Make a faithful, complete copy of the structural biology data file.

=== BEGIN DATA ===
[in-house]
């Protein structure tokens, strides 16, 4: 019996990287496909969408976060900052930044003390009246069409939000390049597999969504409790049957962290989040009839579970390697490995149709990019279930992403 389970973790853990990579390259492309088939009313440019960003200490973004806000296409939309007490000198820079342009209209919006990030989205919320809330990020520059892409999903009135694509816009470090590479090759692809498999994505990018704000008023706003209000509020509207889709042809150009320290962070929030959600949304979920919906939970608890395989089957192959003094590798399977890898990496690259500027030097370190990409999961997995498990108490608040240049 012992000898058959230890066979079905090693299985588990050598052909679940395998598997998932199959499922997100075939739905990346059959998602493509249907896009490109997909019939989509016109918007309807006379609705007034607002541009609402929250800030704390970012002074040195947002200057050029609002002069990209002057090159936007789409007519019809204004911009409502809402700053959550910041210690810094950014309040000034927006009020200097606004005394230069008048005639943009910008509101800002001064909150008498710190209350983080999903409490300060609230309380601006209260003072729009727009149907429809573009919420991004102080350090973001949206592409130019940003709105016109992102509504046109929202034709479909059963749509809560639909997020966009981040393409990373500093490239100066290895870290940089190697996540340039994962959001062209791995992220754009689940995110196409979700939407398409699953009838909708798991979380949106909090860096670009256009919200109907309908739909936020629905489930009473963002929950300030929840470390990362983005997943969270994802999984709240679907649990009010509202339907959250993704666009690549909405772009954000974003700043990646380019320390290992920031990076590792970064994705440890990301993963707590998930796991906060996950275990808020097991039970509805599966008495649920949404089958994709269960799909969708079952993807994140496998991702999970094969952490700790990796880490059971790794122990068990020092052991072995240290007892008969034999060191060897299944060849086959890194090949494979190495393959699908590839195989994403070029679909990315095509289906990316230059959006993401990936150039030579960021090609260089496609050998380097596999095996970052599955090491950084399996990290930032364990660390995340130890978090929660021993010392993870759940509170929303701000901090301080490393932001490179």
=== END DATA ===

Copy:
[in-house]
């Protein structure tokens, strides 16, 4: 019996990287496909969408976060900052930044003390009246069409939000390049597999969504409790049957962290989040009839579970390697490995149709990019279930992403 389970973790853990990579390259492309088939009313440019960003200490973004806000296409939309007490000198820079342009209209919006990030989205919320809330990020520059892409999903009135694509816009470090590479090759692809498999994505990018704000008023706003209000509020509207889709042809150009320290962070929030959600949304979920919906939970608890395989089957192959003094590798399977890898990496690259500027030097370190990409999961997995498990108490608040240049 012992000898058959230890066979079905090693299985588990050598052909679940395998598997998932199959499922997100075939739905990346059959998602493509249907896009490109997909019939989509016109918007309807006379609705007034607002541009609402929250800030704390970012002074040195947002200057050029609002002069990209002057090159936007789409007519019809204004911009409502809402700053959550910041210690810094950014309040000034927006009020200097606004005394230069008048005639943009910008509101800002001064909150008498710190209350983080999903409490300060609230309380601006209260003072729009727009149907429809573009919420991004102080350090973001949206592409130019940003709105016109992102509504046109929202034709479909059963749509809560639909997020966009981040393409990373500093490239100066290895870290940089190697996540340039994962959001062209791995992220754009689940995110196409979700939407398409699953009838909708798991979380949106909090860096670009256009919200109907309908739909936020629905489930009473963002929950300030929840470390990362983005997943969270994802999984709240679907649990009010509202339907959250993704666009690549909405772009954000974003700043990646380019320390290992920031990076590792970064994705440890990301993963707590998930796991906060996950275990808020097991039970509805599966008495649920949404089958994709269960799909969708079952993807994140496998991702999970094969952490700790990796880490059971790794122990068990020092052991072995240290007892008969034999060191060897299944060849086959890194090949494979190495393959699908590839195989994403070029679909990315095509289906990316230059959006993401990936150039030579960021090609260089496609050998380097596999095996970052599955090491950084399996990290930032364990660390995340130890978090929660021993010392993870759940509170929303701000901090301080490393932001490179």